The NHL is looking into meeting with former players who claim the league didn’t warn them about the dangers of multiple concussions and other head traumas. Although you wouldn’t want to bet at legal sports betting sites on the league taking overly precautious steps, they certainly will do more than the NFL thus far.
In a 19-page transcript of an Aug. 30 court hearing U.S. District Court Judge Nelson said the league was having private talks with the plaintiffs to reach a resolution.
In July, Nelson denied branding the NHL concussion lawsuit as a class-action case. Therefore, all living former NHL players are not automatically included in the lawsuit. Instead, former players will have to file lawsuits individually.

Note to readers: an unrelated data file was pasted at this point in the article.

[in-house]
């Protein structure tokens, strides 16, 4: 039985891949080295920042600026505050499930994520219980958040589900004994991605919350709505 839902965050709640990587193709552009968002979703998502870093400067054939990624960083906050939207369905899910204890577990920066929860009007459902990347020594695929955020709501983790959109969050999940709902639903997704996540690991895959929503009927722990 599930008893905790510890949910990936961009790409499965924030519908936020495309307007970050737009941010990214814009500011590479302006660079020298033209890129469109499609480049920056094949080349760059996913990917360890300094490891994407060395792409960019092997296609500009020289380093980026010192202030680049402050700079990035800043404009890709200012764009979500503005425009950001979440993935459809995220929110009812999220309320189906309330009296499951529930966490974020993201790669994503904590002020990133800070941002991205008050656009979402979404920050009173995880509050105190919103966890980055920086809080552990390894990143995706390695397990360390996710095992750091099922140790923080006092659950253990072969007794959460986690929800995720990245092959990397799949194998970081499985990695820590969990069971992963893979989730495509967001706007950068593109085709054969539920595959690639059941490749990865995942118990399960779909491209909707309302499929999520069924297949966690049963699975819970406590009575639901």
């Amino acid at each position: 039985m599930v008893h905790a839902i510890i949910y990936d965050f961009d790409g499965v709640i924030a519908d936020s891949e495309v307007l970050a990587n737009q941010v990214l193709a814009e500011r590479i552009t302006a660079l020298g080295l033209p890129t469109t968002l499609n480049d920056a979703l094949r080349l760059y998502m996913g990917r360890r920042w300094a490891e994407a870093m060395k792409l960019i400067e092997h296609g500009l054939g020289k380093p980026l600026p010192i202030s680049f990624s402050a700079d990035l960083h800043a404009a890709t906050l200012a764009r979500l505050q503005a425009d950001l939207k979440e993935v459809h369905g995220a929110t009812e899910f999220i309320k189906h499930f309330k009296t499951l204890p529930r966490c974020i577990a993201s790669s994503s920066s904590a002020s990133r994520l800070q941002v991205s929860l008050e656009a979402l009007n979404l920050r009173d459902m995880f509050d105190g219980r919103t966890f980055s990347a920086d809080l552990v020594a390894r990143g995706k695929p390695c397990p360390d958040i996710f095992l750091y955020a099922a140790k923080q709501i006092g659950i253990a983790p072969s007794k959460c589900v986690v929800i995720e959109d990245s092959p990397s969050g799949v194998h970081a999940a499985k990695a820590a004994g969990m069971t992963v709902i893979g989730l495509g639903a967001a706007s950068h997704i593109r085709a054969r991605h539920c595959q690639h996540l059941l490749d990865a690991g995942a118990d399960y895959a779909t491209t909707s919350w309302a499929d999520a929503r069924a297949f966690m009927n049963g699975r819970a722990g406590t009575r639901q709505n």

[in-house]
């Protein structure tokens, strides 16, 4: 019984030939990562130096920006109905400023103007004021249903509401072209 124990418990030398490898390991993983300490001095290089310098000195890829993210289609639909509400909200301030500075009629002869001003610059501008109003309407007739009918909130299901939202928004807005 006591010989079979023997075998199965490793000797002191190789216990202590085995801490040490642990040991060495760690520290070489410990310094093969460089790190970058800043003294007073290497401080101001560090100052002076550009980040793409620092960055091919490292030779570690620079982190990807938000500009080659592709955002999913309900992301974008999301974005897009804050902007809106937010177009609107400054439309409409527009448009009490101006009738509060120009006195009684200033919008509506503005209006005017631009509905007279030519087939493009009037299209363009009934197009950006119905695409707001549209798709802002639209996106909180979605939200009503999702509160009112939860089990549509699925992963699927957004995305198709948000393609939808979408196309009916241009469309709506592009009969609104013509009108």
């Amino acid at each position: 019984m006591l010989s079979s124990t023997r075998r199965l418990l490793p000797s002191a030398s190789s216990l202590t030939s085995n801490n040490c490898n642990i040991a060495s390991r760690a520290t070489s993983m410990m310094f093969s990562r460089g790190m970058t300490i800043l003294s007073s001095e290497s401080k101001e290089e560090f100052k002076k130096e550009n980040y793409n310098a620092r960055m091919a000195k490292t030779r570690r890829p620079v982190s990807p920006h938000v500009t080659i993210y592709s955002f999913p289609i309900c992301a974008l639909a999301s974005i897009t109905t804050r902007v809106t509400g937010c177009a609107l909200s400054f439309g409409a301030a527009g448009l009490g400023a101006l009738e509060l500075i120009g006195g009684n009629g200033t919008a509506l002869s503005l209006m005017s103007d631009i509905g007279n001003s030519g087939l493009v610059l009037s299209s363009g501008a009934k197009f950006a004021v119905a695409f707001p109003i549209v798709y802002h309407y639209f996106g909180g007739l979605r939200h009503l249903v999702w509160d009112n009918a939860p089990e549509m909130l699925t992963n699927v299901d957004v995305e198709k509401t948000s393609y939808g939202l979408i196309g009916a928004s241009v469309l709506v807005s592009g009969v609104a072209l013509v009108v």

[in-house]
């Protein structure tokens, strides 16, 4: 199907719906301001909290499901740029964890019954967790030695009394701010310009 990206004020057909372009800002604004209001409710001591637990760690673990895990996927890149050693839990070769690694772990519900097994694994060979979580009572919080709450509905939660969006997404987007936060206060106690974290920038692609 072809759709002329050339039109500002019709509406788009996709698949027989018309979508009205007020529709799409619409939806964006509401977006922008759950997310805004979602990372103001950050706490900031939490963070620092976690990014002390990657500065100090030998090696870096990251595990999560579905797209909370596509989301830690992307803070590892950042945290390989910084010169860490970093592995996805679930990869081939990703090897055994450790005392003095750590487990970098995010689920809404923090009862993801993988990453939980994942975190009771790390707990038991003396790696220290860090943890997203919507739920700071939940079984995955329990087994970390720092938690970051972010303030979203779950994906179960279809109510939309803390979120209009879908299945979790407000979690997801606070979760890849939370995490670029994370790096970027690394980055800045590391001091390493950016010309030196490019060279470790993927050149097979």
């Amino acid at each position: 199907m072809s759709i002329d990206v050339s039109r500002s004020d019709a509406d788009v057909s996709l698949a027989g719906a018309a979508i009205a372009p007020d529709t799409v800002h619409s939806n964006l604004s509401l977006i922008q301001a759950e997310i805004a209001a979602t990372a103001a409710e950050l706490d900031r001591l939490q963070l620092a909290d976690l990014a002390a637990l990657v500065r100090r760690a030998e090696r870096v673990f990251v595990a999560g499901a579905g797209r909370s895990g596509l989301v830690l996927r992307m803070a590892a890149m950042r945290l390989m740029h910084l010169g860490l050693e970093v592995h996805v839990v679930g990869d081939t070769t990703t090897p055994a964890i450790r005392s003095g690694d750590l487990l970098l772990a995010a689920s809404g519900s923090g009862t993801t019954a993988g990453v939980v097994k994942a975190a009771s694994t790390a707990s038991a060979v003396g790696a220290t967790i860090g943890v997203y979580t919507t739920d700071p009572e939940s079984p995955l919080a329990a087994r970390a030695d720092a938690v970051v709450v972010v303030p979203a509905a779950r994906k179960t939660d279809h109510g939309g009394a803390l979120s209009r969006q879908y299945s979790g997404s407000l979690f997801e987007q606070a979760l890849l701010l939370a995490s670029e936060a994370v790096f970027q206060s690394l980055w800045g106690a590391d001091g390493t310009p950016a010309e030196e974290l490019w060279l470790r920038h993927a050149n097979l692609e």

Jodi Balsam, a former NFL lawyer said it makes sense for the NHL to talk settlement after winning the class-action decision.
“They’ve won a fairly consequential pre-trial ruling,” Balsam said. “With that win, the NHL is in the best settlement posture it will be in a while. It may be the best moment for the NHL to consider settling.
“If the NHL decides to go to trial on all these cases, they still have to go through further discovery and depositions, and then prepare to try hundreds of individual cases across the country. Maybe the NHL is spread thin doing that.”
Balsam said it’s also possible that after the class-action ruling, some players may be willing to settle their claims for less than expected.
138 NHL alumni players have filed lawsuits against the league, while another 150 have hired lawyers. Former players who have filed lawsuits include Mark Hardy, John Cullen, Dan Quinn, Garth Butcher, Ian Turnbull and Bryan Berard.